Facebook has begun rolling out a pretty major feature change, which gives users the ability to send their status updates to Twitter, somewhat of a rival service. According to the detectives over at TechCrunch, this functionality will be built-in directly to Facebook's UI rather than having to install a separate app.
The new service takes advantage of Facebook's recently launched URL shortener, which it uses when posting updates to your Twitter feed. It's a pretty smart move by Facebook, who is looking to steer users back to the social networking site, as well as trying to become the third-party Twitter updater of choice.
This is something MySpace fans have already been able to do, and what's interesting is that unlike MySpace, the data-exchange is one-way only. In other words, you can't publish tweets to your Facebook status without the help of a third-party app.
Has Twitter been wigging out on you lately? Not to worry, says Twitter, because "you are not alone" and the microblogging service is apparently aware of a pair of issues causing a bit of a ruckus as of late.
One of the problems plaguing Twitter in recent days is tweets from strangers showing up in a user's timeline. According to Twitter, some users are confusing this bug with retweets, but if you're positive that's not the case (easily identifiable by the retweet symbol and labeled as a retweet), the social networking site is asking that you post your username, username of the stranger in your Home timeline, and a link to the tweet in question in the comments section at this link.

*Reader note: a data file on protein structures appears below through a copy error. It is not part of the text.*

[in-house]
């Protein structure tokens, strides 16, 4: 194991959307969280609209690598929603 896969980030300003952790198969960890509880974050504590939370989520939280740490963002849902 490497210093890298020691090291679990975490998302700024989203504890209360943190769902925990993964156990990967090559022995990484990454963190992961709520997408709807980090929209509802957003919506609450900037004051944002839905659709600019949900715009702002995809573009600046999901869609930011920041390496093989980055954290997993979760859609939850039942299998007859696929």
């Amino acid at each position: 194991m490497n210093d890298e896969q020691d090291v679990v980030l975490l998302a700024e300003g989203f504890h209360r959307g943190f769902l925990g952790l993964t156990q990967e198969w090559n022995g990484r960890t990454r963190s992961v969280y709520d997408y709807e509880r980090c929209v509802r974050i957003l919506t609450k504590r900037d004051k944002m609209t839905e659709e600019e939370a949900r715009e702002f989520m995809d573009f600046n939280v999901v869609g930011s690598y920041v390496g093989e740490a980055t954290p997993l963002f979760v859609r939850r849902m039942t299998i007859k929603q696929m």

The other issue making the rounds is users reporting receiving SMS updates despite having notifications turned off.
"Do not worry, we have escalated this bug to our engineers and we should have a fix very soon," Twitter posted on one of its Help Resources pages.
So what should you do in the meantime? Sit tight, or if you're "still frustrated, please feel free to submit a comment below and/or submit a new ticket to our help desk," Twitter added.
Gangs in Manhattan are going high tech. No, we're not talking about hacking local banks and transferring funds to untraceable off shore accounts. Instead, hooligans have turned to Twitter to talk trash to each other and coordinate attacks.
"I knoe bitches from oyg that would dead mob yah s--t in harlem," one girl wrote in a series of tweets aimed at drawing out a rival for a fight (and annoying the sh--t out of anyone with even a basic grasp of the English language).
The above tweet references an East Harlem-based gang (OYG), also known as Jeff Mob, and this type of stuff is becoming increasingly common. But such tweets also makes it a little bit easier for law enforcement to stay privy on what's going down.
"It is another tool...just like old phone records," a police source said. "We can go through them [messages] to track these guys down."
Unfazed by the virtual paper trail, one 15-year-old gang member nicknamed Lil V says his gang takes certain precautions, one of which includes using lingo that's difficult to understand.